Wednesday, May 7, 2008

Failure to Please

Hello All,

I listened to Jack Canfield's monthly teleseminar today and felt compelled to share his answer to a question that I am definitely struggling with at this time.

The question was related to finishing projects - the person who asked said that she gets about 90% finished and then loses interest and doesn't finish. I certainly can relate, although sometimes I feel like I get 30% there and then quit!!

He said that he integrated an exercise from Werner Erhard who inspired the programs of Landmark Education. Within our first six years, something happens to us and we make the decision "I can't win". (He told a story of when at 3 yrs old he did this great drawing that he was so proud of and showed his parents, who just fawned over the picture - told him how great it was. The next morning, seeing some of his pictures on the refrigerator and knowing that was where good art hangs, he took some magic markers and on the wall next the fridge, started drawing this beautiful picture of the ocean - totally self-expressed...Of course his father finds him using magic markers on the walls and flips out and sends him to his room and in that moment, as a confused 3 year old - he decided that he couldn't win - he obviously didn't have the distinction that the wall wasn't an appropriate place to draw on - he just saw that in one moment creating a picture had made his parents happy and in the next, it had made them miserable.)

So we all have this experience - this time in our lives when we decided "I can't win". And since no one wants to be a loser, we came up with some strategies on how to avoid losing and there are specifically 8 strategies that we use to avoid losing. Be honest and see where you fit!!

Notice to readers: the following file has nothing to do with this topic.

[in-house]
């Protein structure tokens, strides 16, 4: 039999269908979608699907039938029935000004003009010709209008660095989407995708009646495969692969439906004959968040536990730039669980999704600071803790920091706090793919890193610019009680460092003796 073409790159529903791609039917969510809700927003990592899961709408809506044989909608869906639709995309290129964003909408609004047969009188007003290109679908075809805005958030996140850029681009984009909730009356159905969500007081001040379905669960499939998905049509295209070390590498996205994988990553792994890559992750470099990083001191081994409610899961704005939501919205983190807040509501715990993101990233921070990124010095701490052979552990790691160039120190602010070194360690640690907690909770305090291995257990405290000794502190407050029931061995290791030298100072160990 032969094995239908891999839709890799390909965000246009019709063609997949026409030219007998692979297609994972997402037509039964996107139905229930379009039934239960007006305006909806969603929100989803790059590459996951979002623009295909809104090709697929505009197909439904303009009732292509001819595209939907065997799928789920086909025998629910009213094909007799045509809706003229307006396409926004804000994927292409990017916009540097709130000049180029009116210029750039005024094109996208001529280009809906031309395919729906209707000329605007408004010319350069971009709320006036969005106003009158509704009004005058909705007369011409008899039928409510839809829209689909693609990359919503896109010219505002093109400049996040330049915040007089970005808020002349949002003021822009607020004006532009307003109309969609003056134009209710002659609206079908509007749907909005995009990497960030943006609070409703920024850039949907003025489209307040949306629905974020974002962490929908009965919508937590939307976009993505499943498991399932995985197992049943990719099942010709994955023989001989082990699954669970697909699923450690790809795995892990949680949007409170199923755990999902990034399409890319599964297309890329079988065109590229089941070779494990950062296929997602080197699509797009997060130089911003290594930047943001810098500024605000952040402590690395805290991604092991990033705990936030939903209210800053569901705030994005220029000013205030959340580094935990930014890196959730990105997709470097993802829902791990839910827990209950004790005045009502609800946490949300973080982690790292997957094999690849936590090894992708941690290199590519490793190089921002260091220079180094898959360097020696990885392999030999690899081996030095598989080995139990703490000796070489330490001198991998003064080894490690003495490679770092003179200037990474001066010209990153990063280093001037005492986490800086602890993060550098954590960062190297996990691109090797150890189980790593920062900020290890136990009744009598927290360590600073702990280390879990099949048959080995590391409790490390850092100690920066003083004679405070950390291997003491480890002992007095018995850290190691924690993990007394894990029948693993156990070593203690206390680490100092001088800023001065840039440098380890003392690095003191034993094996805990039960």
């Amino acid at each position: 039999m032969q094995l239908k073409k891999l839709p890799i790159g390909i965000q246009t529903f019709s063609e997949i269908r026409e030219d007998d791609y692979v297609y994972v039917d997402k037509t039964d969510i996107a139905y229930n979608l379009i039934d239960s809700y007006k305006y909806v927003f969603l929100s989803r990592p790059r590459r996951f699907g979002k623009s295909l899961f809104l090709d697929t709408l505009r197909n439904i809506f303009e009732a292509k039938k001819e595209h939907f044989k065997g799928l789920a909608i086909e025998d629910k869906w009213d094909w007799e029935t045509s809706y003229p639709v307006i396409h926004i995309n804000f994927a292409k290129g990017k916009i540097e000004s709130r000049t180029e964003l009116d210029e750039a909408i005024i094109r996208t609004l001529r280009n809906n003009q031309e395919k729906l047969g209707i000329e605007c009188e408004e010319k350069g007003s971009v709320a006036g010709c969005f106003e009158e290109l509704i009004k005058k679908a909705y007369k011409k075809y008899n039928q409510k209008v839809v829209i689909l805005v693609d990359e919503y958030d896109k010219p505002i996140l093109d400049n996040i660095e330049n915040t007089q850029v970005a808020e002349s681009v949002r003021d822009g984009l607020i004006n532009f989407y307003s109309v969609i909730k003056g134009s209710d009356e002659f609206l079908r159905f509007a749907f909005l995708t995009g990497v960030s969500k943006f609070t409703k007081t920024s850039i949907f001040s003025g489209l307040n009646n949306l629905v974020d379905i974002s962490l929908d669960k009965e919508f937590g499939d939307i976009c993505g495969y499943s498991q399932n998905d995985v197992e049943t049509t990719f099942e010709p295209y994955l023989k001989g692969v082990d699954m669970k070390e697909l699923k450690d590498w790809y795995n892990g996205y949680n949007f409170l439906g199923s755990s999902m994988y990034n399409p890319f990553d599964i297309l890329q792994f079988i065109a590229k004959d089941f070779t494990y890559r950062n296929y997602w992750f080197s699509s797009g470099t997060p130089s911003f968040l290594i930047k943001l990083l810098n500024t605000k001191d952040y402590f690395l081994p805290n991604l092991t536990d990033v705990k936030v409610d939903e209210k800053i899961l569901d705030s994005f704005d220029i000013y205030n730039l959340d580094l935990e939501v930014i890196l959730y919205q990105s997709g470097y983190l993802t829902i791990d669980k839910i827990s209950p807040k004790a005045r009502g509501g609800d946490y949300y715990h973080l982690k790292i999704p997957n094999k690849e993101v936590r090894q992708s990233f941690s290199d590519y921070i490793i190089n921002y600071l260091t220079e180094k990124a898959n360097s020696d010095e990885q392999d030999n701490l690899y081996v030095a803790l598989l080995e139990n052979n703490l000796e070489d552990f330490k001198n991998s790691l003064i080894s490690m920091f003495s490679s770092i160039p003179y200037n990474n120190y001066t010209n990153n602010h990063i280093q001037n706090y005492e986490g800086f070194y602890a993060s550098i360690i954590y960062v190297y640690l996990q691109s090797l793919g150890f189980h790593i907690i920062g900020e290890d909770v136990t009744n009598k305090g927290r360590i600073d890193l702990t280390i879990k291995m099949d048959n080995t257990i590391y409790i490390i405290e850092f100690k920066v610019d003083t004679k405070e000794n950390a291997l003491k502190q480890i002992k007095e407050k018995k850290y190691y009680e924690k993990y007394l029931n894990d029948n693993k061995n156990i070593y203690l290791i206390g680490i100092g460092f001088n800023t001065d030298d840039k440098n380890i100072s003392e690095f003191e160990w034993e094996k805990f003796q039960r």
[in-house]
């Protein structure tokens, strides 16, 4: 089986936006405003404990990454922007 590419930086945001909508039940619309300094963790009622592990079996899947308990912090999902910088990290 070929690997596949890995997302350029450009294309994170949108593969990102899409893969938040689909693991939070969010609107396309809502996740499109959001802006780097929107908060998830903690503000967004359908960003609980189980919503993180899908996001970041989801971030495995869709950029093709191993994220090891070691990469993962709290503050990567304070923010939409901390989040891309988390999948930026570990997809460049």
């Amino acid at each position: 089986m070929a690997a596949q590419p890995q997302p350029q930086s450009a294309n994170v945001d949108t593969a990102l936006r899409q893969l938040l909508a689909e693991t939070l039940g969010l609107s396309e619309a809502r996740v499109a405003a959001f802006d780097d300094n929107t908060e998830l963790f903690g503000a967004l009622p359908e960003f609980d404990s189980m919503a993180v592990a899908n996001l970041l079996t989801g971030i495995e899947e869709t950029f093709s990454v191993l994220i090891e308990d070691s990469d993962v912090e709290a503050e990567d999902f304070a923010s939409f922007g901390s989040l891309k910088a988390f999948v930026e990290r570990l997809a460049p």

1. Don't play. I can't lose if I don't actually play the game.
2. Quit if it gets too hard. Just pick up your ball and go home!
3. Destroy the game. Kids do this all the time in a literal sense. I can remember many a monopoly board all over the place.
4. Keep others from winning. Terrorists, sabotaging someone else's win...
5. Become the problem. If I suddenly need to be cared for, I can keep others from winning and have an excuse to avoid losing.
6. Be perfect. If everything needs to be perfect, then I am constantly stressed about having everything perfect, that even when I do win, I don't.
7. Be the judge. If you are the critic, you don't actually have to make a movie, you can just assess everyone else's movies.
8. Never finish anything. That way I can't be judged.

Patty's Challenge:
To powerfully get beyond these limitations, think back to the earliest time (generally from 0 - 6) that you had the experience of a failure to please. You actually want to get back to that moment, and experience those powerful emotions, reconnect to those feelings and then in that moment, re-decide the outcome. Jack's: "it wasn't about me and that I couldn't win - I realize that my parents were trying to be perfect and so I couldn't please them in that moment, but it didn't have anything to do with me."

I encourage you all to take advantage of Jack Canfield's free teleseminars the first Wednesday of the month - you can register at and if you want to hear Jack describe the failure to please exercise, you can access the archives to today's teleseminar for $10 at

Here's to finishing...

Love to you,

P.S. One other thing that he mentioned which I found fascinating was that there are apparently studies out there that prove that one hour of inner work (visualizing, meditation, affirmations) equals 7 hours of external effort. Just a thought when you are creating your priority/to-do lists...

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